My husband and I have always lovingly cared for our yards. From a tiny condo outside Baltimore Maryland to the current 3 acre spread, our yard eventually takes on a personality unique to us.
This last yard took some getting used to and really hasn’t acquired the “us” factor until the last five or so years. From our purchase of this property in 2007, we have changed the path of the driveway, planted over 30 fruit trees of many varieties and species (some of which were favorites from our first Wisconsin yard (1999-2007), and first experimental home fruit orchard. Even the orchard took a while to figure out, as we had originally planted apple trees along the path of an old gravel drive that followed an easement onto the piece of land we owned. But, alas, deer frightened in a thunderstorm ate the tops off several young trees, and that was that. Along with moving the driveway – off the easement to the complete opposite side of the property, came moving the placement of the fruit trees to a lower spot near a dry creek bed that runs adjacent to our property. They are still visited by deer and other wildlife like turkey, fox, eagles, hawks, and songbirds but the orchard has done well where we finally placed it permanently.
After the starting the orchard came my perennial beds. I am a gardener and I like flowers as opposed to vegetables. I know – not as sustainable but good for the soul and I like to think I am helping pollinators with all the species of flowers our gardens boast.
When we planned out the beds, and lined the edges with either brick or field stone, I made sure there were plenty of host plants for my beloved Monarchs. By the time we moved into this house, I had created monarch habitat in our previous yard and at a local school. I knew what to do. So, our habitat supports three types of milkweed for the monarch larva to munch on and many nectar plants for the adult butterflies – monarchs and others, alike.
It is a nice July evening, cooler that it has been in a great while, so I took to the front perennial bed to do some weeding and at the same time gathered some photos to share what our yard has to offer.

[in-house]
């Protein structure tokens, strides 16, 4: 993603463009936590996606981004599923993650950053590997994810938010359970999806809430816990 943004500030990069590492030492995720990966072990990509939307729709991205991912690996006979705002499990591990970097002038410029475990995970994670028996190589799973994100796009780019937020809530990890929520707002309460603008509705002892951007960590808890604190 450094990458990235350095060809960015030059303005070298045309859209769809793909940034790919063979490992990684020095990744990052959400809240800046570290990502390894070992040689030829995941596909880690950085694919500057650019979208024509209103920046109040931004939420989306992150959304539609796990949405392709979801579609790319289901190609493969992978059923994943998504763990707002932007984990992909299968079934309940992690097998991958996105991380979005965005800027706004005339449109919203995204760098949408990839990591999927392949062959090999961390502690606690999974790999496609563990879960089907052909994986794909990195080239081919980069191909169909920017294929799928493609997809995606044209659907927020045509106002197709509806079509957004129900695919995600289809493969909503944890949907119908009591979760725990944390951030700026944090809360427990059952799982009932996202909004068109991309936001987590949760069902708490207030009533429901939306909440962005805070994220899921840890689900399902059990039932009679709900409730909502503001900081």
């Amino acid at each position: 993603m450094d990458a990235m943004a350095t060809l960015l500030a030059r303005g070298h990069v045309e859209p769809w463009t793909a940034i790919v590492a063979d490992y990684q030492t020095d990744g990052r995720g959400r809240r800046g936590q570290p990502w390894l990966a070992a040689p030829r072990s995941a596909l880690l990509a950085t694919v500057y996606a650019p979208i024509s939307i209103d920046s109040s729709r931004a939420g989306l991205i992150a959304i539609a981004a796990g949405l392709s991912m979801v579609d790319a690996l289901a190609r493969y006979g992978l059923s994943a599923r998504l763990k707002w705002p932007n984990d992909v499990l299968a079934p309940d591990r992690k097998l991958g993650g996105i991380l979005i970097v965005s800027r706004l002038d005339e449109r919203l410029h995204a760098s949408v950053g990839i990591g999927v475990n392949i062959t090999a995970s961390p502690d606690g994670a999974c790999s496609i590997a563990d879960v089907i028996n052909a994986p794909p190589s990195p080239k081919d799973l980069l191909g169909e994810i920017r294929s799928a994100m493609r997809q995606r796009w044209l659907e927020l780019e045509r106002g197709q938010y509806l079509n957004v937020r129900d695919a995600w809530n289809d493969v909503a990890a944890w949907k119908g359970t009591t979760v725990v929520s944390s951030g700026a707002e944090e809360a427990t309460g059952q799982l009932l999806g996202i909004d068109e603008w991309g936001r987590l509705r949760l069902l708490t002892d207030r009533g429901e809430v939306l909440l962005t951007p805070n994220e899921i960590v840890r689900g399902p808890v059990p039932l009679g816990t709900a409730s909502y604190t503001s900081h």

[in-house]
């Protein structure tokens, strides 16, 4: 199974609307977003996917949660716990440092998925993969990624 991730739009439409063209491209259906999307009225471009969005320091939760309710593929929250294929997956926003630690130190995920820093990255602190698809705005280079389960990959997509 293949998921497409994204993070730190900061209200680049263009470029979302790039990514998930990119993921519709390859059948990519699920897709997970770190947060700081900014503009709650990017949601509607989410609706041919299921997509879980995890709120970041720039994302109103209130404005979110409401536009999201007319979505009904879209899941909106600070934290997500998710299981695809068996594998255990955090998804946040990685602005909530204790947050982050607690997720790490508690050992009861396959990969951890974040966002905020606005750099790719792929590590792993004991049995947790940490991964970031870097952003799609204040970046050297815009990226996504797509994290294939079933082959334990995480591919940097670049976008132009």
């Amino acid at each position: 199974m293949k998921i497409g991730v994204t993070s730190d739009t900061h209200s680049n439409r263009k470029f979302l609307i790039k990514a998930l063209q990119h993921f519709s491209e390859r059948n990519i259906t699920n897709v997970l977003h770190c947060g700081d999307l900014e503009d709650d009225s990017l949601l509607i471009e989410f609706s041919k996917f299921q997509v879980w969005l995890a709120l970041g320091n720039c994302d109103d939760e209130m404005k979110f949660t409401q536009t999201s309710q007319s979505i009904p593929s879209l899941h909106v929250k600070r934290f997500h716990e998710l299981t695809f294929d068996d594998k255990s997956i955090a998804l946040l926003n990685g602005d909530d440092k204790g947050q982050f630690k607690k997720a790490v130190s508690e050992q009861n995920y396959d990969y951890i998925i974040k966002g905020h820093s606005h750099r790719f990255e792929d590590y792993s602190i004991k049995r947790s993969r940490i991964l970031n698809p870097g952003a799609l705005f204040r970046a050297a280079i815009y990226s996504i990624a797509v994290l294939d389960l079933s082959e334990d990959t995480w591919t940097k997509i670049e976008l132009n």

The bench has threadleaf coreopsis growing through the slats in the seat but it still makes an inviting place to contemplate your day. New this year is spiderwort, another native plant, almost done with its blooming season – at least for us. The dusky purple blooms of the spiderwort are stunning in contrast to the bright yellow coreopsis, especially in the morning as I drive out to the street. I have made a point to look each day for the last few weeks. I am pleased with these two new prairie plant additions.
I might be wrong about calling the two tone rust and burgundy flowers Gaillardia or Blanket Flower. The more I look at these they look like a Rudbeckia cultivar. But, I cannot remember where I got them or what they were called. And, you know what? I really don’t care. They look nice, again providing contrast with the purple spiderwort and yellow coreopsis. They were also newly planted last year and seem to be performing in a healthy and beautiful way. This photo was taken behind the bench that is featured in the first snapshot.
My liatris are always a favorite of both the butterflies and me during mid-summer. Their purple stems are so vibrant they are almost luminescent. Liatris are about as carefree as a flower can get, requiring little to no effort on the part of the gardener once they are established. I love that about them!
Their placement in my garden bed is behind a chokecherry bush and next to a sum and substance hosta. The oversized chartreuse hosta leaves pop next to the deeper green of the liatris and the purple flushes of flowers. The contrast takes place not only in color but also foliage shape and texture. I wish I could take credit for purposely pairing these two together but I think I just picked a spot and planted…..without much thought. I am truly so glad I didn’t think twice about it because they look fabulous where they are right now.
On the other side of this large bed is some Karl Foerster Perennial Grass, a Daylily, Russian Sage, Yarrow, and Black-eyed Susan. Again, these plants could not be easier. The Karl Foerster is a clumping grass. It stays in place and with a simple cutting back in late winter – early spring, grows again to new heights. The Russian Sage provides a haven for bumble bees that seem drawn to it like honey, if you’ll excuse the poor pun. It has a wispy, whimsical quality that adds some fantasy to this bed of flowers. The yarrow is having a great year, it the heat and wetness that we have received from mother nature must be just what it wants to put on a show. I don’t think I’ve ever seen it look this good!
Surprisingly enough, I did not take a photo of the yarrow. Maybe, tomorrow.
This bed does not have milkweed in it. However, it does not stop the adult monarchs from flying through to sip some nectar as they pause on the Liatris, Coreopsis or Black eyed Susan. There are other beds in our yard but for tonight this is where I’ll stop. A bucket full of weeds, some pretty blooms, and a bench so inviting even the flowers couldn’t resist.